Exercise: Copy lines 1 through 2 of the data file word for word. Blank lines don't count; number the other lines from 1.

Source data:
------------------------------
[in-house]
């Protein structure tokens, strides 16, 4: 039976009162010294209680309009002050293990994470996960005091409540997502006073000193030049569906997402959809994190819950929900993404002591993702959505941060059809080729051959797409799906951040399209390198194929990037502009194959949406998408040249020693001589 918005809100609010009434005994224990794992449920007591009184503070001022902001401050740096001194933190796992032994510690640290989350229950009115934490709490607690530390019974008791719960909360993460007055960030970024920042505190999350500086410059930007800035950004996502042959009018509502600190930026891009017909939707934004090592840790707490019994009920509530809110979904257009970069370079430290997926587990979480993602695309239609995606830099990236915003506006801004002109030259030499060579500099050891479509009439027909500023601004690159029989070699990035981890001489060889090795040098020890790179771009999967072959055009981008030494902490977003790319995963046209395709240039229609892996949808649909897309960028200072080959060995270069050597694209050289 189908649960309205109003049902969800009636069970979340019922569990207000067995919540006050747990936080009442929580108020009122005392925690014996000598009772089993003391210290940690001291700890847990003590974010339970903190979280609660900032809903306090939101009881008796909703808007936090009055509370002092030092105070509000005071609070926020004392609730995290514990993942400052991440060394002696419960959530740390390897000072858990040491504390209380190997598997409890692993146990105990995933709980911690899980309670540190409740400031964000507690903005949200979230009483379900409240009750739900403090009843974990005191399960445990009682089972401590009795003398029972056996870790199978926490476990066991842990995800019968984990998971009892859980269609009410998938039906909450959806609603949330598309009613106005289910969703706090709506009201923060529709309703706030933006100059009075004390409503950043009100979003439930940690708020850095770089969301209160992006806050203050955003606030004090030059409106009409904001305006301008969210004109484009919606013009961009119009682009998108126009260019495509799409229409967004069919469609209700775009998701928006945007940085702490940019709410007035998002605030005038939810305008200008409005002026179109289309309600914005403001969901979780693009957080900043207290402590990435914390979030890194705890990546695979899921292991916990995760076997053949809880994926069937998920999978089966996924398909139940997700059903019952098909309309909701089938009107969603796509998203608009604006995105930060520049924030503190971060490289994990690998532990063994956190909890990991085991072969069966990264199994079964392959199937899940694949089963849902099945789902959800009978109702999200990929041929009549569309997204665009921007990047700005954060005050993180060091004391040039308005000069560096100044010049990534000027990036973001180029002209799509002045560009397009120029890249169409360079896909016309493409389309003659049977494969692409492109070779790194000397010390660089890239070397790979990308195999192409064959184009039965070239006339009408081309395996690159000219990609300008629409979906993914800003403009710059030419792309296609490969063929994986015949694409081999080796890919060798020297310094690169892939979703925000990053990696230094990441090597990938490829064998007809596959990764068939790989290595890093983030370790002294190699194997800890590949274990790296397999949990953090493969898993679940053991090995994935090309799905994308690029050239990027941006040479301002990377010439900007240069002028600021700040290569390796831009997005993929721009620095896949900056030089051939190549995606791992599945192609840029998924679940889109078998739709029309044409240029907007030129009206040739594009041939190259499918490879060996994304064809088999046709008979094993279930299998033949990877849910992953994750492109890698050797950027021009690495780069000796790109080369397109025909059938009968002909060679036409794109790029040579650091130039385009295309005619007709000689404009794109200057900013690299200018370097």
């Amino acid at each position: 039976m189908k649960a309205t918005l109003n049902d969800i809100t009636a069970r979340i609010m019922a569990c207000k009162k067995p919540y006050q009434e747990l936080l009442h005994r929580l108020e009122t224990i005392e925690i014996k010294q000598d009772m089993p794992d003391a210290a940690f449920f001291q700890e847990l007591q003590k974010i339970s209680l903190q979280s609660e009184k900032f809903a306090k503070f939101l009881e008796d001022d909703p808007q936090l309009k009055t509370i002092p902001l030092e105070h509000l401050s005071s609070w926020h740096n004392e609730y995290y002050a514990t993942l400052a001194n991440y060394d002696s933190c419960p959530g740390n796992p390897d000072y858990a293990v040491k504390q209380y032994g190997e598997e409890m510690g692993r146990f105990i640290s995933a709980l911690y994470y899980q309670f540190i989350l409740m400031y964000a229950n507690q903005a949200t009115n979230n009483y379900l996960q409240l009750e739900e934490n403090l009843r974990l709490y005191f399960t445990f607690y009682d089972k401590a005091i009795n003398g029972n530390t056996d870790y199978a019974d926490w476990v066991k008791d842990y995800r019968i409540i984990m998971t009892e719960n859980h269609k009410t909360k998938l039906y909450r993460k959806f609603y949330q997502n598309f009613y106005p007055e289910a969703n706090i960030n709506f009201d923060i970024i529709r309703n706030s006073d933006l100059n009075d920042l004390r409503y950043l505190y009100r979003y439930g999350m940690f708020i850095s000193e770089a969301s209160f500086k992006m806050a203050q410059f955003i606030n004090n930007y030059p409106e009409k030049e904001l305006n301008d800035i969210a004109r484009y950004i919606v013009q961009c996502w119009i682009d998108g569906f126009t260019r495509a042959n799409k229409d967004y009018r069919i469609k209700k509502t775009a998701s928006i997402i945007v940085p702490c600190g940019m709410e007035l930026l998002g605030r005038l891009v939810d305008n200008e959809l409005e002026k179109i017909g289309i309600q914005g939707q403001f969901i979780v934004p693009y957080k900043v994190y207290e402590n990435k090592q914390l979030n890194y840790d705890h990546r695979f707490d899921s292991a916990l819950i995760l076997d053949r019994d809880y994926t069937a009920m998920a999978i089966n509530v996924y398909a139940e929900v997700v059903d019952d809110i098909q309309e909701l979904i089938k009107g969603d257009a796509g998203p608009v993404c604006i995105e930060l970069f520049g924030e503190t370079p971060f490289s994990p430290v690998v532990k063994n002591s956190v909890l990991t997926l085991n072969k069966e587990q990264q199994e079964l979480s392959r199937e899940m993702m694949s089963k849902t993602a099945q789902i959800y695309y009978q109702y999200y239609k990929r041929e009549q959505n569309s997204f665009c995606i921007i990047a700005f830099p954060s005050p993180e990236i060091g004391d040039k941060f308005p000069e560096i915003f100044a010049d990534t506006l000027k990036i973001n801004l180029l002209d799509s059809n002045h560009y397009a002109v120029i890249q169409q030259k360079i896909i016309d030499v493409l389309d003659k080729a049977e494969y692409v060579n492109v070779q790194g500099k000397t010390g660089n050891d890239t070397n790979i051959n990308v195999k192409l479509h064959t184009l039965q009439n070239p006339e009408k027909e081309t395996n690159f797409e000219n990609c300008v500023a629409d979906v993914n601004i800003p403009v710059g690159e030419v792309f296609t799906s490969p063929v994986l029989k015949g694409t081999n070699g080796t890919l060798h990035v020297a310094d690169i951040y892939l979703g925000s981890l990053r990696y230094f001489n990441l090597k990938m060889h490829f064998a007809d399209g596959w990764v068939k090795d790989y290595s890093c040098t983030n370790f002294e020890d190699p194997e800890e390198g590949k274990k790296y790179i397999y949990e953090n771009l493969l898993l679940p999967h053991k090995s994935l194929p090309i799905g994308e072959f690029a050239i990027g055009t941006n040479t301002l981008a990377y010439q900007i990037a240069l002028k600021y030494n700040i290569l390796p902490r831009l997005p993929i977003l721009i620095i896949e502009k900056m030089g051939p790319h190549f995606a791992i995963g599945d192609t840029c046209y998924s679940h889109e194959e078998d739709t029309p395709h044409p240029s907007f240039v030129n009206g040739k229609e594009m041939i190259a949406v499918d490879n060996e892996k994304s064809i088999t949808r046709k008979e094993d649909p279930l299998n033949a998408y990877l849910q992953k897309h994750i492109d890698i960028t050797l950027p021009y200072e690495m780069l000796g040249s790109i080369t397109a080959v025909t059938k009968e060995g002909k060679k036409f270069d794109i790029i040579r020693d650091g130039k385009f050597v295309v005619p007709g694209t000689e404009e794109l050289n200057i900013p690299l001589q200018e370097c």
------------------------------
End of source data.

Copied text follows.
[in-house]
């Protein structure tokens, strides 16, 4: 039976009162010294209680309009002050293990994470996960005091409540997502006073000193030049569906997402959809994190819950929900993404002591993702959505941060059809080729051959797409799906951040399209390198194929990037502009194959949406998408040249020693001589 918005809100609010009434005994224990794992449920007591009184503070001022902001401050740096001194933190796992032994510690640290989350229950009115934490709490607690530390019974008791719960909360993460007055960030970024920042505190999350500086410059930007800035950004996502042959009018509502600190930026891009017909939707934004090592840790707490019994009920509530809110979904257009970069370079430290997926587990979480993602695309239609995606830099990236915003506006801004002109030259030499060579500099050891479509009439027909500023601004690159029989070699990035981890001489060889090795040098020890790179771009999967072959055009981008030494902490977003790319995963046209395709240039229609892996949808649909897309960028200072080959060995270069050597694209050289 189908649960309205109003049902969800009636069970979340019922569990207000067995919540006050747990936080009442929580108020009122005392925690014996000598009772089993003391210290940690001291700890847990003590974010339970903190979280609660900032809903306090939101009881008796909703808007936090009055509370002092030092105070509000005071609070926020004392609730995290514990993942400052991440060394002696419960959530740390390897000072858990040491504390209380190997598997409890692993146990105990995933709980911690899980309670540190409740400031964000507690903005949200979230009483379900409240009750739900403090009843974990005191399960445990009682089972401590009795003398029972056996870790199978926490476990066991842990995800019968984990998971009892859980269609009410998938039906909450959806609603949330598309009613106005289910969703706090709506009201923060529709309703706030933006100059009075004390409503950043009100979003439930940690708020850095770089969301209160992006806050203050955003606030004090030059409106009409904001305006301008969210004109484009919606013009961009119009682009998108126009260019495509799409229409967004069919469609209700775009998701928006945007940085702490940019709410007035998002605030005038939810305008200008409005002026179109289309309600914005403001969901979780693009957080900043207290402590990435914390979030890194705890990546695979899921292991916990995760076997053949809880994926069937998920999978089966996924398909139940997700059903019952098909309309909701089938009107969603796509998203608009604006995105930060520049924030503190971060490289994990690998532990063994956190909890990991085991072969069966990264199994079964392959199937899940694949089963849902099945789902959800009978109702999200990929041929009549569309997204665009921007990047700005954060005050993180060091004391040039308005000069560096100044010049990534000027990036973001180029002209799509002045560009397009120029890249169409360079896909016309493409389309003659049977494969692409492109070779790194000397010390660089890239070397790979990308195999192409064959184009039965070239006339009408081309395996690159000219990609300008629409979906993914800003403009710059030419792309296609490969063929994986015949694409081999080796890919060798020297310094690169892939979703925000990053990696230094990441090597990938490829064998007809596959990764068939790989290595890093983030370790002294190699194997800890590949274990790296397999949990953090493969898993679940053991090995994935090309799905994308690029050239990027941006040479301002990377010439900007240069002028600021700040290569390796831009997005993929721009620095896949900056030089051939190549995606791992599945192609840029998924679940889109078998739709029309044409240029907007030129009206040739594009041939190259499918490879060996994304064809088999046709008979094993279930299998033949990877849910992953994750492109890698050797950027021009690495780069000796790109080369397109025909059938009968002909060679036409794109790029040579650091130039385009295309005619007709000689404009794109200057900013690299200018370097």